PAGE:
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What's the difference between these two methods? They appear to do exactly the same thing to me (also goes for parseFloat(), parseDouble(), parseLong() etc, how are they different from Long.valueOf(string) ?

Edit: Also, which of these is preferable and used more often by convention?

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10 Answers 10

up vote 141 down vote accepted

Well, the API for Integer.valueOf(String) does indeed say that the String is interpreted exactly as if it were given to Integer.parseInt(String). However, valueOf(String) returns a new Integer() object whereas parseInt(String) returns a primitive int.

If you want to enjoy the potential caching benefits of Integer.valueOf(int), you could also use this eyesore:

Integer k = Integer.valueOf(Integer.parseInt("123"))

Now, if what you want is the object and not the primitive, then using valueOf(String) may be more attractive than making a new object out of parseInt(String) because the former is consistently present across Integer, Long, Double, etc.

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Can someone roll this back? I liked the previous answer about Integer, String, Long etc all using valueOf and that's why some people prefer valueOf, and I was going to accept this answer because of that –  Click Upvote Feb 3 '09 at 21:17
Is there any Performance or Memory difference between the two approaches? –  Logan Nov 15 '11 at 13:14
Integer.valueOf(Integer.parseInt("123")) has no benefit over Integer.valueOf("123") or Integer.valueOf(123) aside from wasting cycles and the size of your program. –  Thomas Eding Dec 18 '12 at 7:21
There is a difference - the new Object (potentially) allocated by valueOf comes with an overhead (memory for the object, handling, GC), while the plain int is extremely "lightweight". (For the most common values, you'll get references to pre-existing Objects, which helps a tiny bit.) –  foo Sep 18 '13 at 13:31
Integer.valueOf(String) does exactly the same caching as Integer.valueOf(int). In fact, it is implemented as Integer.valueOf(Integer.parseInt(…)) –  Holger Sep 28 at 10:22

From this forum:

parseInt() returns primitive integer type (int), whereby valueOf returns java.lang.Integer, which is the object representative of the integer. There are circumstances where you might want an Integer object, instead of primitive type.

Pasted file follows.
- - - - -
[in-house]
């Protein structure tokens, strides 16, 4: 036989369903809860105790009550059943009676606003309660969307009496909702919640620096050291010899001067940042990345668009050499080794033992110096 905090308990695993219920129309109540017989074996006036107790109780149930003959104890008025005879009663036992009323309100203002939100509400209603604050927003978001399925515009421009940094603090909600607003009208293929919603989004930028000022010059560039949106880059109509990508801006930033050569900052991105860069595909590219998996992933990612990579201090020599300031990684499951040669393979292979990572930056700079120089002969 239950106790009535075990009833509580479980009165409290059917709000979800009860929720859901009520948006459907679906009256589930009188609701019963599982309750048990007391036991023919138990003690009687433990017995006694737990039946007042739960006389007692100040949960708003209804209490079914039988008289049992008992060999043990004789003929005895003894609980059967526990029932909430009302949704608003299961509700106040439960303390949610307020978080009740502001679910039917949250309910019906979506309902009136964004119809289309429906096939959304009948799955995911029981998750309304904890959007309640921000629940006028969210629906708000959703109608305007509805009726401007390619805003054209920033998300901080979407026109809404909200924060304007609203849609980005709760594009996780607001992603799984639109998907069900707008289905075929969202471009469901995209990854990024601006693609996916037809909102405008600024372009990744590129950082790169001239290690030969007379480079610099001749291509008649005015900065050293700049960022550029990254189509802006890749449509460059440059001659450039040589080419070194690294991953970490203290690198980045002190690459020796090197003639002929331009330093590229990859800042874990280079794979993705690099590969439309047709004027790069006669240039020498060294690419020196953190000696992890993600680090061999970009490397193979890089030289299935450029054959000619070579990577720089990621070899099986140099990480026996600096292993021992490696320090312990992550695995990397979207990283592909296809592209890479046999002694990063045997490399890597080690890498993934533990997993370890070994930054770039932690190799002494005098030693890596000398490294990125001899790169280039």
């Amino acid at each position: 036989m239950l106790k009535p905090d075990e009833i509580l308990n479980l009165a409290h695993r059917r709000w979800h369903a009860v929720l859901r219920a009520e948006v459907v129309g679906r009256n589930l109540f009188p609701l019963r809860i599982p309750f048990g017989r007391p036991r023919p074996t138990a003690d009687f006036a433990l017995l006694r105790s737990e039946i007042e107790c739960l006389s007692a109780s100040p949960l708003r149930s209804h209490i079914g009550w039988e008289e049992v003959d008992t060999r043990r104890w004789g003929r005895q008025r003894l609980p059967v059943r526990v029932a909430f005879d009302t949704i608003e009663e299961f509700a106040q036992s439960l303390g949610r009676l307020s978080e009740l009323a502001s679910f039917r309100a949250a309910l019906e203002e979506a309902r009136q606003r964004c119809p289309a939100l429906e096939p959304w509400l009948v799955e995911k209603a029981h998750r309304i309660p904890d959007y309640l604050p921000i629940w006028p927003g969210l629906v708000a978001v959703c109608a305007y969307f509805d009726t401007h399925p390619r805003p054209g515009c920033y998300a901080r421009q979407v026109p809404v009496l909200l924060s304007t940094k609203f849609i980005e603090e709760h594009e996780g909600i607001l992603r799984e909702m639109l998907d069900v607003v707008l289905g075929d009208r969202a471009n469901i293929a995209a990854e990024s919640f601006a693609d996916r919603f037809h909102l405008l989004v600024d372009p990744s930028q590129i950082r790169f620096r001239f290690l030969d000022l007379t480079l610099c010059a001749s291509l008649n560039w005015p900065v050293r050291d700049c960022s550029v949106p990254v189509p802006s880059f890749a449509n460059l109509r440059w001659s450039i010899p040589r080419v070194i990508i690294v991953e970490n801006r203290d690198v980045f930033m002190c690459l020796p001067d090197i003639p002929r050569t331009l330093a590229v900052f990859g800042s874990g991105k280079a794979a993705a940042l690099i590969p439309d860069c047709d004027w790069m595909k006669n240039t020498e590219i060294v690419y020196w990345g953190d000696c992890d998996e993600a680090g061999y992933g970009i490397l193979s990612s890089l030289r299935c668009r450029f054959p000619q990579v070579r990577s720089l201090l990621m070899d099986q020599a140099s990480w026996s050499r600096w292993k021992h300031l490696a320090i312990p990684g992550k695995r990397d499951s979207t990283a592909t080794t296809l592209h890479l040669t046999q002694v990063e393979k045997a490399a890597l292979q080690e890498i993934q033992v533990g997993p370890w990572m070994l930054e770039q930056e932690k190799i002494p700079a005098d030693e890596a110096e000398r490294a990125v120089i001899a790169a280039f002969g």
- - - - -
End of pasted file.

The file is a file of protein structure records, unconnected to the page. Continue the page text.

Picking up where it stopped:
Of course, another obvious difference is that intValue is an instance method whereby parseInt is a static method.

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Worth mentioning: valueOf versions will also use an internal reference pool to return the SAME object for a given value, not just another instance with the same internal value. This means that given two Longs returned in this way, a.equals(b) == true and a == b is true –  basszero Feb 3 '09 at 20:05
As proven further down, You are correct for the String versions, I was thinking of the primitive versions. Long.valueOf(5) will always return the same object. String versions return new objects, primitive versions return the same objects –  basszero Feb 3 '09 at 20:11
@bassezero. Also, that pool has a limit. I think it was -127 to 127. –  OscarRyz Feb 3 '09 at 20:23
The size of the reference pool is a true example of an implementation detail; it could even be increased in size in a patch release, and you should never rely on it for anything. –  Donal Fellows Aug 10 '10 at 15:43

is similar to

new Integer(Integer.parseInt(s))

The difference is valueOf() returns an Integer, and parseInt() returns an int (a primitive type). Also note that valueOf() can return a cached Integer instance, which can cause confusing results where the result of == tests seem intermittently correct. Before autoboxing there could be a difference in convenience, after java 1.5 it doesn't really matter.